Eyes gloss over at the mention of justification. People think it’s intellectual fodder exclusively for pastors and theologians to discuss. “Give me the practical stuff,” the average Christian says. “Show me the parts of the Bible I can use.”
The thing is, the practical stuff is meaningless apart from justification. Christianity itself would be meaningless. What value is any religion that does not offer the means by which sinners can become right with God? What is salvation but God rendering a verdict of not guilty when one stands before him in judgment? “Justification is,” according to John Calvin, “the main hinge on which salvation turns.” Martin Luther adds, “When the article of justification has fallen, everything has fallen.”
If you need apostolic authority to believe the doctrine of justification carries this much weight, look no further than Paul’s letter to the Galatian churches. Skipping his usual commendations, he offers a brief greeting followed by this passionate repudiation:
I am amazed that you are so quickly turning away from him who called you by the grace of Christ and are turning to a different gospel — not that there is another gospel, but there are some who are troubling you and want to distort the gospel of Christ. But even if we or an angel from heaven should preach to you a gospel contrary to what we have preached to you, a curse be on him! As we have said before, I now say again: If anyone is preaching to you a gospel contrary to what you received, a curse be on him! (Galatians 1:6-9)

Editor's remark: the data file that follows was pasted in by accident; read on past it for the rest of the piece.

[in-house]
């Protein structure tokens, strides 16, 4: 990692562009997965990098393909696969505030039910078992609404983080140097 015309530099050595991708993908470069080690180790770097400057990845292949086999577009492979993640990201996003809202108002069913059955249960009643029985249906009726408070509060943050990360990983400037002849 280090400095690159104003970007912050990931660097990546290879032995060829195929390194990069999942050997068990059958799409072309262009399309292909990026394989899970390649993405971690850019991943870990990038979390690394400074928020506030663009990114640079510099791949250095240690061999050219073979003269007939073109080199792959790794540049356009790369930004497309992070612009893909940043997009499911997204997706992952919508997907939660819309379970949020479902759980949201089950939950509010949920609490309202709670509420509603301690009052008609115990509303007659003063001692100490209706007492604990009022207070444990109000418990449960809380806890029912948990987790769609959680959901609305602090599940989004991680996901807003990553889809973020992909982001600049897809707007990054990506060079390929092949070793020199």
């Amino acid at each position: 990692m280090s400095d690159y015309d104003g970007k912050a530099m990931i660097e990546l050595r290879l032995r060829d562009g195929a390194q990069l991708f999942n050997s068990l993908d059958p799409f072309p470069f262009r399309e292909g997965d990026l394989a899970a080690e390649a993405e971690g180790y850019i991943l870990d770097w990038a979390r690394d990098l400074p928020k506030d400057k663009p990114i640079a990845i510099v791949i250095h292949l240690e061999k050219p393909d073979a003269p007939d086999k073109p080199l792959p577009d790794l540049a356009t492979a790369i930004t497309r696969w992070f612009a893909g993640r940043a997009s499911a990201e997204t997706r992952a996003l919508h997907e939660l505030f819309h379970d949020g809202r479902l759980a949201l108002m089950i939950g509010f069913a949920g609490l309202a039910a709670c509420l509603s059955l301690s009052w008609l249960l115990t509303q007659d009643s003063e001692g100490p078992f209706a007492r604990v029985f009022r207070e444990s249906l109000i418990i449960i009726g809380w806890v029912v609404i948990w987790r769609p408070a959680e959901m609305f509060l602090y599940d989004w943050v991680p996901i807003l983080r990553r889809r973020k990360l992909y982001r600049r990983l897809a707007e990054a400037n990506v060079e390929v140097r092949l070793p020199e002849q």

Paul is dumbfounded either by the speed of the Galatians’ deception or the mere fact they have allowed false brothers to deceive them (Gal 2:4). Perhaps he’s shocked by a combination of the two. Regardless, they are turning away from the true gospel less than a year, maybe two, after first hearing it from the mouth of the great apostle himself (Gal 1:6). To say he is upset is an understatement.
In this passage, we find some of the most forceful language in all of Scripture. Twice Paul writes, “A curse be on him!” (Gal 1:8, 9). Let the one who perverts the gospel be anathema. May he fall under God’s wrath and suffer divine condemnation. Why? He and cohorts have twisted reality to suit their godless agenda. They distort the gospel of Christ, teaching a radical substitute (Gal 1:7). They call it the gospel, but it’s a heteros gospel, a message too different for any sensible person to confuse it with the original (Gal 1:6).
“False brothers,” Paul writes, “infiltrated our ranks to spy on the freedom we have in Christ Jesus in order to enslave us. But we did not give up and submit to these people for even a moment, so that the truth of the gospel would be preserved for you” (Gal 2:4, 5).
What kind of teaching motivates Paul to issue these terrifying warnings? What could make him publicly oppose even Peter, an apostle with seniority who physically walked with Christ for three years, for deviating from the truth of the gospel? (Gal 2:14).
We find the answer in this statement: “A person is not justified by the works of the law but by faith in Jesus Christ” (Gal 2:16). By distorting the doctrine of justification, one destroys the gospel and deserves, according to Paul, God’s curse.
Even before we seek to define justification and well before we debate its nuances, we should recognize its significance. Found at the heart of Scripture, it is not a trivial, secondary doctrine of the Bible. Justification is the gospel itself for all practical purposes.